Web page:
To grill tri-tip, follow these steps:

  1. Preheat your grill to high heat (about 450°F or 232°C) and oil the grates.
  2. Season your tri-tip steak with your favorite rub or sauce.
  3. Place the tri-tip on the hottest part of the grill and sear for about 4 minutes per side, or until well browned.
  4. Move the tri-tip to a cooler part of the grill and lower the heat to medium-low (about 325°F or 163°C).
  5. Cover the grill with a lid or foil and cook for another 15 to 20 minutes, or until the internal temperature reaches 125°F (52°C) for rare, 130°F (54°C) for medium-rare, or 140°F (60°C) for medium.
  6. Transfer the tri-tip to a cutting board and let it rest for 10 minutes.
  7. Slice thinly across the grain and serve with more sauce if desired.

Roasting Tri-Tip

Roasting is another simple and convenient way to cook tri-tip, especially if you don’t have a grill or you want to cook it in the oven. You can roast tri-tip in a baking dish, a roasting pan, or even on a baking sheet lined with foil.

To roast tri-tip, follow these steps:

  1. Preheat your oven to 425°F (218°C) and lightly grease your baking dish or pan.
  2. Season your tri-tip with your favorite rub or sauce.
  3. Place the tri-tip in the baking dish or pan with the fat side up.
  4. Roast for about 25 to 30 minutes, or until the internal temperature reaches 125°F (52°C) for rare, 130°F (54°C) for medium-rare, or 140°F (60°C) for medium.
  5. Transfer the tri-tip to a cutting board and let it rest for 10 minutes.
  6. Slice thinly across the grain and serve with more sauce if desired.

Smoking Tri-Tip

Smoking is a great way to add some extra flavor and tenderness to your tri-tip, especially if you like a smoky taste and aroma. You can smoke tri-tip in a smoker, a charcoal grill, or even an electric oven with some wood chips.

To smoke tri-tip, follow these steps:

  1. Preheat your smoker or grill to low heat (about 225°F or 107°C) and add some wood chips of your choice (such as hickory, mesquite, oak, or apple).
  2. Season your tri-tip with your favorite rub or sauce.
  3. Place the tri-tip in the smoker or grill with the fat side up.
  4. Smoke for about 2 to 3 hours, or until the internal temperature reaches 125°F (52°C) for rare, 130°F (54°C) for medium-rare, or 140°F (60°C) for medium.
  5. Transfer the tri-tip to a cutting board and let it rest for 10 minutes.
  6. Slice thinly across the grain and serve with more sauce if desired.
Smoked Tri-Tip

Tri-Tip Recipes

Now that you know how to choose, season, and cook tri-tip, here are some delicious recipes that you can try at home:

RecipeDescription
[Grilled Tri-Tip with Chimichurri Sauce]A classic Argentinean dish that pairs grilled tri-tip with a fresh and tangy herb sauce
[Roasted Tri-Tip with Garlic Mashed Potatoes]A hearty meal that features roasted tri-tip with creamy garlic mashed potatoes and gravy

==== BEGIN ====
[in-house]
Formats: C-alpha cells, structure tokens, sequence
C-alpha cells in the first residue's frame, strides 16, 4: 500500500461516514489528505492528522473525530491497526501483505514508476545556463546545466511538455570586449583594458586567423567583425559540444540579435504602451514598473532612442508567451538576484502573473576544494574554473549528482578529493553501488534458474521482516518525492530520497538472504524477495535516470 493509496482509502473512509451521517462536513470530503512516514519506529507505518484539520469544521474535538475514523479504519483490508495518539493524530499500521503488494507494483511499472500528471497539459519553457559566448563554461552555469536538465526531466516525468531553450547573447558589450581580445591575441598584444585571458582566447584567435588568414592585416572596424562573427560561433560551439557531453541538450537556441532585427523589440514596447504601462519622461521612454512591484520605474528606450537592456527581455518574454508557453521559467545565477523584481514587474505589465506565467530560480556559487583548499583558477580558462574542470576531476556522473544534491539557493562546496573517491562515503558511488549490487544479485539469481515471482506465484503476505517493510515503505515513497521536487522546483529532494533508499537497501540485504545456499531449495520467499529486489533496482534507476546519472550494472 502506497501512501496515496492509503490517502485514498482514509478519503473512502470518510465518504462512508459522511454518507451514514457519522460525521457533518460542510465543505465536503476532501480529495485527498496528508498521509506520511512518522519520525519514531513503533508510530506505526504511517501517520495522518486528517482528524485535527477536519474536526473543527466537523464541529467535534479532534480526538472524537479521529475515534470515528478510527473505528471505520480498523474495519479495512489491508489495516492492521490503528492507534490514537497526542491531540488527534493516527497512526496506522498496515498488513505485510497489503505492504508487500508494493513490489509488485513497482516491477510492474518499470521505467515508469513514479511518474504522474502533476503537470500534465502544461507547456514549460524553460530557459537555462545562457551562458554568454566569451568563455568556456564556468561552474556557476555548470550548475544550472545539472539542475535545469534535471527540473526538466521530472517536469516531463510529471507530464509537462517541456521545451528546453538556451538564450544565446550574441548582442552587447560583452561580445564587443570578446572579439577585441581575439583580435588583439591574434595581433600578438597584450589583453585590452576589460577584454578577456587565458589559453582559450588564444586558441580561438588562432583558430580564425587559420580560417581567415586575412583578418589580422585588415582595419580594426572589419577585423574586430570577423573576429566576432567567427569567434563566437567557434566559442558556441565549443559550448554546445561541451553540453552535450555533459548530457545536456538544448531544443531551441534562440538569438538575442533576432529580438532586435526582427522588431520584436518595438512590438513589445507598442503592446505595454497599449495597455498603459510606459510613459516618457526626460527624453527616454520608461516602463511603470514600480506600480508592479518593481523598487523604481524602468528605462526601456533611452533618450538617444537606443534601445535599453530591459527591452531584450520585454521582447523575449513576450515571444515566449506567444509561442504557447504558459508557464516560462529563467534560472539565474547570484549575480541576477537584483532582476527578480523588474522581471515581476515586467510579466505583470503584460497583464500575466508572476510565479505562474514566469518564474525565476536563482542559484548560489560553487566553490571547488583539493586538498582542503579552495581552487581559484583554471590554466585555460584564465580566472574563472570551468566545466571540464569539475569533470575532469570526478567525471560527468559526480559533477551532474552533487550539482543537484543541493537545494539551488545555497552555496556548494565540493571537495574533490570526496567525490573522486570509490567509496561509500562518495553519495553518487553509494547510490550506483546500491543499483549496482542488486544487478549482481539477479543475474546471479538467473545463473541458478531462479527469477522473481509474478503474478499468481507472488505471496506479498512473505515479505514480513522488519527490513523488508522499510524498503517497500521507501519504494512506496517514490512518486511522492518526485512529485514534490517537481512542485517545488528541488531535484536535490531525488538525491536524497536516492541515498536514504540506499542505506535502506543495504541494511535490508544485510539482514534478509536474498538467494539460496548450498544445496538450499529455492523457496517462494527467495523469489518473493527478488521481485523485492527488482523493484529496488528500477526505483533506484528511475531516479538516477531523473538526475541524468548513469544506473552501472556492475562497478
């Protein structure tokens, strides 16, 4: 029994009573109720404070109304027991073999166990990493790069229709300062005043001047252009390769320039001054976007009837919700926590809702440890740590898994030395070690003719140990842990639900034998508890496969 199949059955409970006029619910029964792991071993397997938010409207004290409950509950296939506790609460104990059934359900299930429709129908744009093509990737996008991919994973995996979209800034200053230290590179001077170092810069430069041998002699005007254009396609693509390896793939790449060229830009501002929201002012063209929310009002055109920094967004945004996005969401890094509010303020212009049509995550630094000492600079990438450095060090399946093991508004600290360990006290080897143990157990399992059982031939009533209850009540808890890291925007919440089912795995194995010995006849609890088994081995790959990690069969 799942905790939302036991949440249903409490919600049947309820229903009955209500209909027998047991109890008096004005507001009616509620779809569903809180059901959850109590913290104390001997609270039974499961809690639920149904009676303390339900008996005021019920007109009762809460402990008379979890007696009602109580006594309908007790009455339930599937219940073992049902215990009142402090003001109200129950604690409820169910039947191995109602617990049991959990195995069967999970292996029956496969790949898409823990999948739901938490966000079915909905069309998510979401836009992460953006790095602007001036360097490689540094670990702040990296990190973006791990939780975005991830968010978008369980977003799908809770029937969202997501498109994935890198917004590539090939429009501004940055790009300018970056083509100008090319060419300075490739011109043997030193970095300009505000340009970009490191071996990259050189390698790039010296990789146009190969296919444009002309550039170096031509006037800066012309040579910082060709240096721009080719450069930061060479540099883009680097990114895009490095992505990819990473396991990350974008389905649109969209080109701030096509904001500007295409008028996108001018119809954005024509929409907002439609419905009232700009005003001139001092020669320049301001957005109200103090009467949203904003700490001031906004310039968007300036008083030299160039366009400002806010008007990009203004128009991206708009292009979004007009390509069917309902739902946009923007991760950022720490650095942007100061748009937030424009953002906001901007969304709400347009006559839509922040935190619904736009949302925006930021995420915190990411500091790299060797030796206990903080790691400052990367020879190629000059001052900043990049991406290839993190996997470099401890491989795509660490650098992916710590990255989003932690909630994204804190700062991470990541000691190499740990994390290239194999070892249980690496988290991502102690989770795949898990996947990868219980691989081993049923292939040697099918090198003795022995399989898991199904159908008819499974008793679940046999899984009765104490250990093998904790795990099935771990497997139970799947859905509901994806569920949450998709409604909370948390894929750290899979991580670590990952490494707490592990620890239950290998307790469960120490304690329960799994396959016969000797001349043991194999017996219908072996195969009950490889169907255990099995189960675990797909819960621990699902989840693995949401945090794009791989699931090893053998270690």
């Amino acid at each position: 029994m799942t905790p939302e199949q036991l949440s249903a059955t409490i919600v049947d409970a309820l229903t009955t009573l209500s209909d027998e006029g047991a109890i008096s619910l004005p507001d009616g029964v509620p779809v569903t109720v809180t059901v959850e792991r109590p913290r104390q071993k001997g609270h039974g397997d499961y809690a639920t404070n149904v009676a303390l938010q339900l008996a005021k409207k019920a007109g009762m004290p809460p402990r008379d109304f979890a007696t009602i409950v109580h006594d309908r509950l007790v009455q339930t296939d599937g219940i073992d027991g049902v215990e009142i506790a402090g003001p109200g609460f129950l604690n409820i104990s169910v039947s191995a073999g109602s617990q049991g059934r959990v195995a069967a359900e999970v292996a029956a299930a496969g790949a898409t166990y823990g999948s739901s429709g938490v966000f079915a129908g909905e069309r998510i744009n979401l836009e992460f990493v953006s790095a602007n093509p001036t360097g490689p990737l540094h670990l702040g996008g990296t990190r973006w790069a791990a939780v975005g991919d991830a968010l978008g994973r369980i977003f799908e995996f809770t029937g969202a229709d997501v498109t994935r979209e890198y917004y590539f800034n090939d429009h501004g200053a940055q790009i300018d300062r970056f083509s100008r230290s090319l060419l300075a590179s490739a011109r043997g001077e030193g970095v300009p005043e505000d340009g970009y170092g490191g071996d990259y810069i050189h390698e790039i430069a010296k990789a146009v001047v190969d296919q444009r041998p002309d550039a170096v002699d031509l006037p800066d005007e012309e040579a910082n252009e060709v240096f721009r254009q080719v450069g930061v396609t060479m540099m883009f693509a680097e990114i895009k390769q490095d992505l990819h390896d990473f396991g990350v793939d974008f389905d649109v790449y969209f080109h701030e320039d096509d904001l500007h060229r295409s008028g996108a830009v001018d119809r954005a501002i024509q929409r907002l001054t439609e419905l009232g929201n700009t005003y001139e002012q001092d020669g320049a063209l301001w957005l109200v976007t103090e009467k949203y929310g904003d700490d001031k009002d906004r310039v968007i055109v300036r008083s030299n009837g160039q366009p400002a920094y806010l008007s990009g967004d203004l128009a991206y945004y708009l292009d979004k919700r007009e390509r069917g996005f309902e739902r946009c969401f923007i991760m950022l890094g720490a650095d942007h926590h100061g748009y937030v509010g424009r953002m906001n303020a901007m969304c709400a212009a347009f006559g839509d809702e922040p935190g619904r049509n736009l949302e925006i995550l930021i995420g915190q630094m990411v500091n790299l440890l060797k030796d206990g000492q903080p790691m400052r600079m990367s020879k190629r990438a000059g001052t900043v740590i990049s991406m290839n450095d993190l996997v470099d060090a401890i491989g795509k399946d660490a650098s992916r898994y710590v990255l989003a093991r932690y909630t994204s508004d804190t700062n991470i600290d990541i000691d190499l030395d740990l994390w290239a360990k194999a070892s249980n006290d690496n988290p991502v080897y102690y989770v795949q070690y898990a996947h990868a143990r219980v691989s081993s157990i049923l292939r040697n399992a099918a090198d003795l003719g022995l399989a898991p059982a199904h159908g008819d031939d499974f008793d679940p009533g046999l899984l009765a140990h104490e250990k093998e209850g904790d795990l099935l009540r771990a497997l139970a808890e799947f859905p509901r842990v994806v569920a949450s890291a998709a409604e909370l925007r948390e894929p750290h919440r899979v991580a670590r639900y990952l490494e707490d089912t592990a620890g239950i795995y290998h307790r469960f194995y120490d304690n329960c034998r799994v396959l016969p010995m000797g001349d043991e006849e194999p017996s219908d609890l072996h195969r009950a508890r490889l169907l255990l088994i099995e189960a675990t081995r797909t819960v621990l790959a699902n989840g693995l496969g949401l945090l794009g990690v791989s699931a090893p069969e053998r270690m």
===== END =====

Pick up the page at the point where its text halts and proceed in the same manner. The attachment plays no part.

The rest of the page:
[Smoked Tri-Tip Sandwiches]A satisfying snack that layers smoked tri-tip, cheese, and coleslaw on toasted bread
[Braised Tri-Tip with Mushrooms and Red Wine]A cozy and comforting dish that cooks tri-tip in a rich and flavorful sauce with mushrooms and red wine
[Poached Tri-Tip with Horseradish Cream]A light and elegant dish that poaches tri-tip in a fragrant broth and serves it with a creamy horseradish sauce
Tri-Tip-Sandwich

Conclusion

Tri-tip is a delicious and versatile cut of beef that can be cooked in many ways. Whether you grill it, roast it, smoke it, braise it, or poach it, you will enjoy its rich flavor and tenderness. You can also season it with different rubs or sauces to suit your taste buds. Try some of the recipes above or create your own and share your results with us. We hope you learned something new about tri-tip today and have fun cooking it at home. Bon appetit!

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Tri-Tip FAQ

Here are some frequently asked questions about tri-tip:

What is the difference between tri-tip and round roast?

Tri-tip and round roast are both cuts of beef from the bottom sirloin, but they are not the same. Tri-tip is a smaller and more tender cut that weighs around 5 pounds and has a triangular shape. Round roast is a larger and tougher cut that weighs around 10 pounds and has a cylindrical shape. Round roast is also called bottom round or rump roast.

How long does tri-tip last in the fridge?

Cooked tri-tip can last for 3 to 4 days in the fridge if stored in an airtight container or wrapped tightly in foil or plastic wrap. Raw tri-tip can last for 3 to 5 days in the fridge if kept in its original packaging or wrapped well in plastic wrap.

How do you reheat tri-tip?

The best way to reheat tri-tip is to use low heat and moisture to prevent it from drying out or overcooking. You can reheat tri-tip in the oven, on the stove, or in the microwave. Here are some methods:

  • Oven: Preheat the oven to 325°F (163°C) and place the tri-tip in a baking dish with some broth, water, or sauce. Cover the dish with foil and bake for 15 to 20 minutes, or until heated through.

  • Stove: Cut the tri-tip into thin slices and place them in a skillet over medium-low heat with some broth, water, or sauce. Simmer for 10 to 15 minutes, or until heated through, turning occasionally.

  • Microwave: Cut the tri-tip into thin slices and place them in a microwave-safe dish with some broth, water, or sauce. Cover the dish with a lid or plastic wrap and microwave for 2 to 3 minutes, or until heated through, stirring once.

Is tri-tip healthy?

Tri-tip is a lean cut of beef that is high in protein and low in fat. A 3-ounce serving of cooked tri-tip has about 170 calories, 9 grams of fat (3 grams of saturated fat), and 22 grams of protein. Tri-tip also provides some iron, zinc, selenium, vitamin B12, and niacin.